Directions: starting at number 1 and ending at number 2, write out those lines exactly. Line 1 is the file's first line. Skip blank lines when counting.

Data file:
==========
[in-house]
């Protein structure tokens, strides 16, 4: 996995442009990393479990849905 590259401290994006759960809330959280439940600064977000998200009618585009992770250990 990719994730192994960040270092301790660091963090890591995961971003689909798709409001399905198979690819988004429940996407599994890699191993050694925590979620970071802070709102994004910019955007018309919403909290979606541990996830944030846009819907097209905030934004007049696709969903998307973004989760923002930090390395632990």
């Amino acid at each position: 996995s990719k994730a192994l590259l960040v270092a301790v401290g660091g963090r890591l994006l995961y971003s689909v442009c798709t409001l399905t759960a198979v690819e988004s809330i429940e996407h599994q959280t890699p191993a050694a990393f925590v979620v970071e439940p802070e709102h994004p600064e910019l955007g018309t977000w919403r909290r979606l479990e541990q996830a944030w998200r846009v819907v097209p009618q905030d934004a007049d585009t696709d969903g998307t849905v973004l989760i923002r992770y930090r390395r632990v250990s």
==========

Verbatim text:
[in-house]
């Protein structure tokens, strides 16, 4: 996995442009990393479990849905 590259401290994006759960809330959280439940600064977000998200009618585009992770250990 990719994730192994960040270092301790660091963090890591995961971003689909798709409001399905198979690819988004429940996407599994890699191993050694925590979620970071802070709102994004910019955007018309919403909290979606541990996830944030846009819907097209905030934004007049696709969903998307973004989760923002930090390395632990």